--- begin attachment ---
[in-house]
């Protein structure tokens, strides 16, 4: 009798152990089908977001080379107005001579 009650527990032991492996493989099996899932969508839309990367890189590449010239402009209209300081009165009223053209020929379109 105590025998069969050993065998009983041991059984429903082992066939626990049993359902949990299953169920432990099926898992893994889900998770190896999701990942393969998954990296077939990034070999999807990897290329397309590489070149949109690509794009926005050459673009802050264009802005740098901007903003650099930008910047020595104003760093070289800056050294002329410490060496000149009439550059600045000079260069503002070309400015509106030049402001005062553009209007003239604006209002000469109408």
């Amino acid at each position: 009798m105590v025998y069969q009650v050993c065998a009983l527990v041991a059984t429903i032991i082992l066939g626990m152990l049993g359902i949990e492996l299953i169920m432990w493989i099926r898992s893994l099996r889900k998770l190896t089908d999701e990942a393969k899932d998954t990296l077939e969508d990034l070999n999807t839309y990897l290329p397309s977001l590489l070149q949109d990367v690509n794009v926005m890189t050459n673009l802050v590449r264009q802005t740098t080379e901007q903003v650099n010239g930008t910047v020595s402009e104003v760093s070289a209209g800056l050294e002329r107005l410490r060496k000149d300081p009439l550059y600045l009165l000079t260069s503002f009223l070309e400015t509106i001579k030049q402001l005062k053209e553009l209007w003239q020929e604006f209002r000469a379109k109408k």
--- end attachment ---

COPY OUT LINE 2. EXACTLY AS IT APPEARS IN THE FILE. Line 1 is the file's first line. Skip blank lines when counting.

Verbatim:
């Protein structure tokens, strides 16, 4: 009798152990089908977001080379107005001579 009650527990032991492996493989099996899932969508839309990367890189590449010239402009209209300081009165009223053209020929379109 105590025998069969050993065998009983041991059984429903082992066939626990049993359902949990299953169920432990099926898992893994889900998770190896999701990942393969998954990296077939990034070999999807990897290329397309590489070149949109690509794009926005050459673009802050264009802005740098901007903003650099930008910047020595104003760093070289800056050294002329410490060496000149009439550059600045000079260069503002070309400015509106030049402001005062553009209007003239604006209002000469109408």